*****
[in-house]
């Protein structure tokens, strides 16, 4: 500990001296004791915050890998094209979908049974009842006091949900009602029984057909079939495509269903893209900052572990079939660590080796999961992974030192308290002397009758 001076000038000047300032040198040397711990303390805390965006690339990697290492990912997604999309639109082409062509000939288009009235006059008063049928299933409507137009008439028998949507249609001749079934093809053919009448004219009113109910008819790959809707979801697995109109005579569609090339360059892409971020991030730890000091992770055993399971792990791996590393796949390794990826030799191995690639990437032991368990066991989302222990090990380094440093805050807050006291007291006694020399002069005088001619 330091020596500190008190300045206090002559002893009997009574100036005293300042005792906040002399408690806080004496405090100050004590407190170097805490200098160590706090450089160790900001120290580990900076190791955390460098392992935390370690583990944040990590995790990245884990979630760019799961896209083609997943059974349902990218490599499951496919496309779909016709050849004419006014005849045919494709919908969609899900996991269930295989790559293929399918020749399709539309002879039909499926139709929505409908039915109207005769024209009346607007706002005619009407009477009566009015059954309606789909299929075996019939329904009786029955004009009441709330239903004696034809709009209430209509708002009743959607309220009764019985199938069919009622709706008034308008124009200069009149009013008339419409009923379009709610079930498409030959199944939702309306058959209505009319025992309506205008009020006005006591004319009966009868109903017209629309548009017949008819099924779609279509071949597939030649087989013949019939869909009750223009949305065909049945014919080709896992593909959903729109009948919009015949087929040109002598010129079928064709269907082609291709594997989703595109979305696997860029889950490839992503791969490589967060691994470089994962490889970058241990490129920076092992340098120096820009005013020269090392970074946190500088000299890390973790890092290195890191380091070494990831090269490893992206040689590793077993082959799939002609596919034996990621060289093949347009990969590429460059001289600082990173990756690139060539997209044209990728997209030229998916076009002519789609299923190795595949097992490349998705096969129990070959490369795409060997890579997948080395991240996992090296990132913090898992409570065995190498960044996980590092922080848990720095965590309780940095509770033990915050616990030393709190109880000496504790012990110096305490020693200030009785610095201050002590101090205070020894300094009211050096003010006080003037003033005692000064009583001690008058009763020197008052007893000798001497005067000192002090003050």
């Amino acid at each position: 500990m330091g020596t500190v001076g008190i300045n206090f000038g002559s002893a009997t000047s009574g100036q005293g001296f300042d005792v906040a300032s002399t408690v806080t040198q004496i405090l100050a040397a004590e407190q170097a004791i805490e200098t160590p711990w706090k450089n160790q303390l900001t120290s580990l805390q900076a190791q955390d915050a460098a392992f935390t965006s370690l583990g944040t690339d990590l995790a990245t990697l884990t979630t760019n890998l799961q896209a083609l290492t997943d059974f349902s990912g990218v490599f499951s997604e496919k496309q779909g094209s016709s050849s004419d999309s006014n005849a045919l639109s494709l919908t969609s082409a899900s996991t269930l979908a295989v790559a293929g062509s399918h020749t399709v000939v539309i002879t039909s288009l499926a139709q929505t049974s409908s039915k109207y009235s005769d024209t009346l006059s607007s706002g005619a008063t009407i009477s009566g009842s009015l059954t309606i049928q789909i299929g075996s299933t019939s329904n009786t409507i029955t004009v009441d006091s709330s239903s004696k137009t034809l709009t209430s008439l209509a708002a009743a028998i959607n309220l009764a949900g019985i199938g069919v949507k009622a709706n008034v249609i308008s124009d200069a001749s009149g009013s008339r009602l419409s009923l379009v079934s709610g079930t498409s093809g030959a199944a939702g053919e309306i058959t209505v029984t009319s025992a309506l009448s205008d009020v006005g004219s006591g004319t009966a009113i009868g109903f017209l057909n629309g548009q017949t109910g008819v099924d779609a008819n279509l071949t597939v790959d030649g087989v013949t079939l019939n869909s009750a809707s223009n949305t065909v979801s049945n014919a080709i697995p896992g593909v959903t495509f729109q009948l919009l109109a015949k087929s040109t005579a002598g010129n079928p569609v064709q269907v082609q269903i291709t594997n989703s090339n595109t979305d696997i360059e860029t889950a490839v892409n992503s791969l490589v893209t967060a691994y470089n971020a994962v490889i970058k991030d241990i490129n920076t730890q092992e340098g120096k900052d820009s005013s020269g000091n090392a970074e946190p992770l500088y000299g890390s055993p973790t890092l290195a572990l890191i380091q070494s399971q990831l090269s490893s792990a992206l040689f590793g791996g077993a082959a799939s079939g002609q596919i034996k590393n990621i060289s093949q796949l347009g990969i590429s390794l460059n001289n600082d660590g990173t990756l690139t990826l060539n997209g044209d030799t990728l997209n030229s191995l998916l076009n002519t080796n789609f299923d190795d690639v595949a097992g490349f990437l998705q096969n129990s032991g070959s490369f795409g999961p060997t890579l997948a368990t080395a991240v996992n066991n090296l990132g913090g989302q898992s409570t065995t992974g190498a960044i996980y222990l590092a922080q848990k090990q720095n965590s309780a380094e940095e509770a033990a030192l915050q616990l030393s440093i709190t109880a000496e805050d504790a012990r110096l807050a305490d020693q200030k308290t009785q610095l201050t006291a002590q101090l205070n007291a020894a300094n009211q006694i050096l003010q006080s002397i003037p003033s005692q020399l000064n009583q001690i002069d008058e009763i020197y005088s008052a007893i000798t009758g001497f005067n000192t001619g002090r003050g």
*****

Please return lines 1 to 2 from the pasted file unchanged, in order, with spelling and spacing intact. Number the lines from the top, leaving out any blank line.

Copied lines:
[in-house]
């Protein structure tokens, strides 16, 4: 500990001296004791915050890998094209979908049974009842006091949900009602029984057909079939495509269903893209900052572990079939660590080796999961992974030192308290002397009758 001076000038000047300032040198040397711990303390805390965006690339990697290492990912997604999309639109082409062509000939288009009235006059008063049928299933409507137009008439028998949507249609001749079934093809053919009448004219009113109910008819790959809707979801697995109109005579569609090339360059892409971020991030730890000091992770055993399971792990791996590393796949390794990826030799191995690639990437032991368990066991989302222990090990380094440093805050807050006291007291006694020399002069005088001619 330091020596500190008190300045206090002559002893009997009574100036005293300042005792906040002399408690806080004496405090100050004590407190170097805490200098160590706090450089160790900001120290580990900076190791955390460098392992935390370690583990944040990590995790990245884990979630760019799961896209083609997943059974349902990218490599499951496919496309779909016709050849004419006014005849045919494709919908969609899900996991269930295989790559293929399918020749399709539309002879039909499926139709929505409908039915109207005769024209009346607007706002005619009407009477009566009015059954309606789909299929075996019939329904009786029955004009009441709330239903004696034809709009209430209509708002009743959607309220009764019985199938069919009622709706008034308008124009200069009149009013008339419409009923379009709610079930498409030959199944939702309306058959209505009319025992309506205008009020006005006591004319009966009868109903017209629309548009017949008819099924779609279509071949597939030649087989013949019939869909009750223009949305065909049945014919080709896992593909959903729109009948919009015949087929040109002598010129079928064709269907082609291709594997989703595109979305696997860029889950490839992503791969490589967060691994470089994962490889970058241990490129920076092992340098120096820009005013020269090392970074946190500088000299890390973790890092290195890191380091070494990831090269490893992206040689590793077993082959799939002609596919034996990621060289093949347009990969590429460059001289600082990173990756690139060539997209044209990728997209030229998916076009002519789609299923190795595949097992490349998705096969129990070959490369795409060997890579997948080395991240996992090296990132913090898992409570065995190498960044996980590092922080848990720095965590309780940095509770033990915050616990030393709190109880000496504790012990110096305490020693200030009785610095201050002590101090205070020894300094009211050096003010006080003037003033005692000064009583001690008058009763020197008052007893000798001497005067000192002090003050």